The hotcakes are thick and tasty at the Sunny Daze cafe, the coffee hot and sweet, and the flamingos plentiful. I’ve been there twice now, and plan it make it a traditional first breakfast stop on all future trips to Tucson. It is easy access from the airport if you happen to have a layover with time for a quick pop into town.
As the hostess dropped the second of many hot, complimentary Sunny Puffs (special dough deep-fried and topped with powdered sugar), the long table across from ours started filling up with three, then five, then twenty happy faces — each adorned with bright red hats and lavender shirts. Red hats festooned in every way – feathers, sequins, flowers, netting. Red hats of every imaginable style – cowboy, baseball, wide-brimmed Gatsby. Glorious hats, funny hats, irresistibly red red RED hats!
I had encountered the Rootin’ Tootin’ Tootsies of Tucson, and local branch of the international Red Hat Society.
“The Red Hat Society began as a result of a few women deciding to greet middle age with verve, humor and elan. We believe silliness is the comedy relief of life, and since we are all in it together, we might as well join red-gloved hands and go for the gusto together. Underneath the frivolity, we share a bond of affection, forged by common life experiences and a genuine enthusiasm for wherever life takes us next.”
– Sue Ellen Cooper, Queen Mother
While visiting a friend in Tucson several years ago, Sue Ellen Cooper fell in love with a bright red fedora at a thrift shop. Later, when she read the poem “Warning” by Jenny Joseph, which depicts an older woman in purple clothing with a red hat, she decided to get together with a few others to support each others pursuit of fun, friendship, freedom, fulfillment, and freedom. Today the Red Hat Society is active in 50 states and 30 countries, and dedicated to reshaping the way women are viewed in today’s culture.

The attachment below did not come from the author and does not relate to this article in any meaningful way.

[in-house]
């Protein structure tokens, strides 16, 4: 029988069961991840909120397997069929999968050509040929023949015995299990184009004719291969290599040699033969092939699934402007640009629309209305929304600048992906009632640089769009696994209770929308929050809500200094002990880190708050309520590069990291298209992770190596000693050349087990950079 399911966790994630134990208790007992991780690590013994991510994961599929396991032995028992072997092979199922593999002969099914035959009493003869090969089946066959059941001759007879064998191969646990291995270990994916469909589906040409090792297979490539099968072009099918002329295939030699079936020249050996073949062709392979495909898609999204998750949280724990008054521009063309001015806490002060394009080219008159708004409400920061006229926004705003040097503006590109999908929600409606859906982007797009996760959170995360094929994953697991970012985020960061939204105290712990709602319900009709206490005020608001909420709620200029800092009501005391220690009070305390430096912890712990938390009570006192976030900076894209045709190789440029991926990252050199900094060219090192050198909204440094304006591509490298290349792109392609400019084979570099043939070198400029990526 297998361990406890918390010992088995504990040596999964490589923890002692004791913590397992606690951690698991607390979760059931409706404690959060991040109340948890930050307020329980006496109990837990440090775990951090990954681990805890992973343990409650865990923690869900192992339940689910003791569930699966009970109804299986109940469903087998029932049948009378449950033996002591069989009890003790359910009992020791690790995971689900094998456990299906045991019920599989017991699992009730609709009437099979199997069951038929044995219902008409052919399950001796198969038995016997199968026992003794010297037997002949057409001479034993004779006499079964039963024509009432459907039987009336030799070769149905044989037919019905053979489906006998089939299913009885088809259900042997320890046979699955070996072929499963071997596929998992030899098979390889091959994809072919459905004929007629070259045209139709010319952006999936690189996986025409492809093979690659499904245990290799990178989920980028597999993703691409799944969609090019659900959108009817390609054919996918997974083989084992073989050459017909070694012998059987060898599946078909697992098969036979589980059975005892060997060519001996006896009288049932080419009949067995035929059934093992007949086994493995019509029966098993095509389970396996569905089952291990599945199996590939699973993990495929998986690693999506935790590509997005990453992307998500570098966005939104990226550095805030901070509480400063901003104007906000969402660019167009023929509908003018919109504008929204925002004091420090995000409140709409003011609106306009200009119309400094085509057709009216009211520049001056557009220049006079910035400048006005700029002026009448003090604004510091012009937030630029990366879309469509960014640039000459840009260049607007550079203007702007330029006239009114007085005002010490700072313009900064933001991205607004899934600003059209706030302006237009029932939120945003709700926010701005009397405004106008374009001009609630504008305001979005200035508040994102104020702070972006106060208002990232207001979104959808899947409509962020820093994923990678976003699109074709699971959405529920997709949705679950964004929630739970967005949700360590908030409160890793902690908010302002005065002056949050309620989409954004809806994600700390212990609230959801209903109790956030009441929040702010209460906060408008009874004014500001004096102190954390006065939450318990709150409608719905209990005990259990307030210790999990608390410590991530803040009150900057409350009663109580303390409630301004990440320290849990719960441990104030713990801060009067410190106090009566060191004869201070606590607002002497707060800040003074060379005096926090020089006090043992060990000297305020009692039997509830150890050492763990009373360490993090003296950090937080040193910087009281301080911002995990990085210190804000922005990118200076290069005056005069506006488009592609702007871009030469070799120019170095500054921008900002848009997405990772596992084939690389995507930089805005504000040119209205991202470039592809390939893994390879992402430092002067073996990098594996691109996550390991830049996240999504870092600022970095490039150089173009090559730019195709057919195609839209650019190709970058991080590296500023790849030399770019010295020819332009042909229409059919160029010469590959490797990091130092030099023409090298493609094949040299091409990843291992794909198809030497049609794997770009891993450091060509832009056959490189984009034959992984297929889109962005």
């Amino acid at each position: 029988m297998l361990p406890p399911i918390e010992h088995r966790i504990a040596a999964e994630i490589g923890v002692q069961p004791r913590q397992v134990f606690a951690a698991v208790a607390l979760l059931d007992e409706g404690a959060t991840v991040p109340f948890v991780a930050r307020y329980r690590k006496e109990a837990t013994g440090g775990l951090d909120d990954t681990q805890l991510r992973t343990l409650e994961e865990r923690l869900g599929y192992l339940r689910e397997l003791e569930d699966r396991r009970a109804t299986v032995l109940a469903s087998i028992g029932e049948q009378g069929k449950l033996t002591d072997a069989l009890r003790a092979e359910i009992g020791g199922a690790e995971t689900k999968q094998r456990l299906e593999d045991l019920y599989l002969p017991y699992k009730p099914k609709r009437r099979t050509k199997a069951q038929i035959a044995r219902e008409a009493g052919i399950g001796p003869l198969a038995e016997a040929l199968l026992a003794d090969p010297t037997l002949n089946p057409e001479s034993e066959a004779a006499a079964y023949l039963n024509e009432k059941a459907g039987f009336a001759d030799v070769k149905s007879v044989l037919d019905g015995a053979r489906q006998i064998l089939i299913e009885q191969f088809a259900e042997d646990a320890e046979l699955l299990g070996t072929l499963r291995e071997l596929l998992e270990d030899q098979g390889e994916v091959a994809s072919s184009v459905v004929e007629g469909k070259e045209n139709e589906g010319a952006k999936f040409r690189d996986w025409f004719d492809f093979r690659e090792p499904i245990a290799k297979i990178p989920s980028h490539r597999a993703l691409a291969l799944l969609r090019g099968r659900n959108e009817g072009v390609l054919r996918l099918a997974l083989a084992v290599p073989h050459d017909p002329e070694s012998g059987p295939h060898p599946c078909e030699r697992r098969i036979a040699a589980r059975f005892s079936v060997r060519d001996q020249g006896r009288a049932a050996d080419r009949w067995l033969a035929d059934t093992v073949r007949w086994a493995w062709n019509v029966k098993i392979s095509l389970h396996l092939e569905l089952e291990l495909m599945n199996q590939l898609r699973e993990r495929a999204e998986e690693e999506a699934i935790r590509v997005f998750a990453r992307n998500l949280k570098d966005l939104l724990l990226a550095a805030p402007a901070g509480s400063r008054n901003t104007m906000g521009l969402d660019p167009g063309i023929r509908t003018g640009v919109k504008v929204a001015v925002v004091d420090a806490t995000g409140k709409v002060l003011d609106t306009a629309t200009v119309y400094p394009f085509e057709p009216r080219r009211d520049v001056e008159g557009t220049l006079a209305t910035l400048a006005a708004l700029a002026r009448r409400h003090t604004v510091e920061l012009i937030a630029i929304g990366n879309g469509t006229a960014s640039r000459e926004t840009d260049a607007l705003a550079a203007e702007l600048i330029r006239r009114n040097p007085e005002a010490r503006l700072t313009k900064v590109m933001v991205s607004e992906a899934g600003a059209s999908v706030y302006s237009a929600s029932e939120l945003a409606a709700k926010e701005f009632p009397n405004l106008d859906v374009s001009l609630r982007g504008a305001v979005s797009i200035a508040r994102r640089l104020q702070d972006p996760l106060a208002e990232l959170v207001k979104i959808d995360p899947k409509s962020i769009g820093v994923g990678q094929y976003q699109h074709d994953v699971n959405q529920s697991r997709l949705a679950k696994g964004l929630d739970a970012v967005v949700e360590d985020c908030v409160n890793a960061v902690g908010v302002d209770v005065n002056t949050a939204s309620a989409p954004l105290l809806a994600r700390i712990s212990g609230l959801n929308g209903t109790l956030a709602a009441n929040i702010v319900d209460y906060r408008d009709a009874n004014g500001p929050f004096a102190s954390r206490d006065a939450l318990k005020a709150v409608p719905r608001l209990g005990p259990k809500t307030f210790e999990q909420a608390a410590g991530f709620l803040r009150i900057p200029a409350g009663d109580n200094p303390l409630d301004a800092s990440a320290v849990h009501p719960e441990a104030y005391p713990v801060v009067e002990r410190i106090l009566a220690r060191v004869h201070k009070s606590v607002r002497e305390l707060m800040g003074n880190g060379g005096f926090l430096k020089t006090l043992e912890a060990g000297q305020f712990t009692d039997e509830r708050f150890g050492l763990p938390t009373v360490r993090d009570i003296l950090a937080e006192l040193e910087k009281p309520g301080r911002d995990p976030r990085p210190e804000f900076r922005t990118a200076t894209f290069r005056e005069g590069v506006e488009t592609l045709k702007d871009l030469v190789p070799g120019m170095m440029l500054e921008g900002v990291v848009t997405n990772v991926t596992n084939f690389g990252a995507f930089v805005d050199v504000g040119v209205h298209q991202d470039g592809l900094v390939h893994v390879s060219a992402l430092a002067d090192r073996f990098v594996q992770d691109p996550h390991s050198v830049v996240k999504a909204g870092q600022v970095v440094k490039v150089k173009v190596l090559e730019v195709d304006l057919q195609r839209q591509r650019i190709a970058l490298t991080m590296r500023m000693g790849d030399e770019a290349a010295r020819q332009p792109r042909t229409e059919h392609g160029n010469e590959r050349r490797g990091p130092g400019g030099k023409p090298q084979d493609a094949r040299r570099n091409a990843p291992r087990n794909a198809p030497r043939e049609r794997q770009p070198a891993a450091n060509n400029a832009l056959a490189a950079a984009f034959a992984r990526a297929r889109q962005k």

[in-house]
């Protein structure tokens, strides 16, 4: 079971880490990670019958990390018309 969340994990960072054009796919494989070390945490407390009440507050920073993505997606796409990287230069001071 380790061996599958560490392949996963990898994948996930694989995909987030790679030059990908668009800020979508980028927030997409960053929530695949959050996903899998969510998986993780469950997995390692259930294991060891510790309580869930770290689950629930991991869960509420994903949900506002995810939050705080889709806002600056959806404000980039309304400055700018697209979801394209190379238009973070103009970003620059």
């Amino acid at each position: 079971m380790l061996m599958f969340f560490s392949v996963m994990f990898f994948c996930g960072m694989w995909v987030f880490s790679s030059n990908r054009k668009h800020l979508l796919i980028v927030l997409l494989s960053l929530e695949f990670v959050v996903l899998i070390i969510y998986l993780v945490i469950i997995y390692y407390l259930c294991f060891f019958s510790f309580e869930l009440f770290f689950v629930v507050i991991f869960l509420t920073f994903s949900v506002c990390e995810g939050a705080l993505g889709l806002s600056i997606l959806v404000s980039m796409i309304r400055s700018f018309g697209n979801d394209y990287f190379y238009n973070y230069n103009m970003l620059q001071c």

by Jenny Joseph
When I am an old woman I shall wear purple
With a red hat which doesn’t go, and doesn’t suit me.
And I shall spend my pension on brandy and summer gloves
And satin sandals, and say we’ve no money for butter.
I shall sit down on the pavement when I’m tired
And gobble up samples in shops and press alarm bells
And run my stick along the public railings
And make up for the sobriety of my youth.
I shall go out in my slippers in the rain
And pick flowers in other people’s gardens
And learn to spit.
You can wear terrible shirts and grow more fat
And eat three pounds of sausages at a go
Or only bread and pickle for a week
And hoard pens and pencils and beermats and things in boxes.
But now we must have clothes that keep us dry
And pay our rent and not swear in the street
And set a good example for the children.
We must have friends to dinner and read the papers.
But maybe I ought to practice a little now?
So people who know me are not too shocked and surprised
When suddenly I am old, and start to wear purple.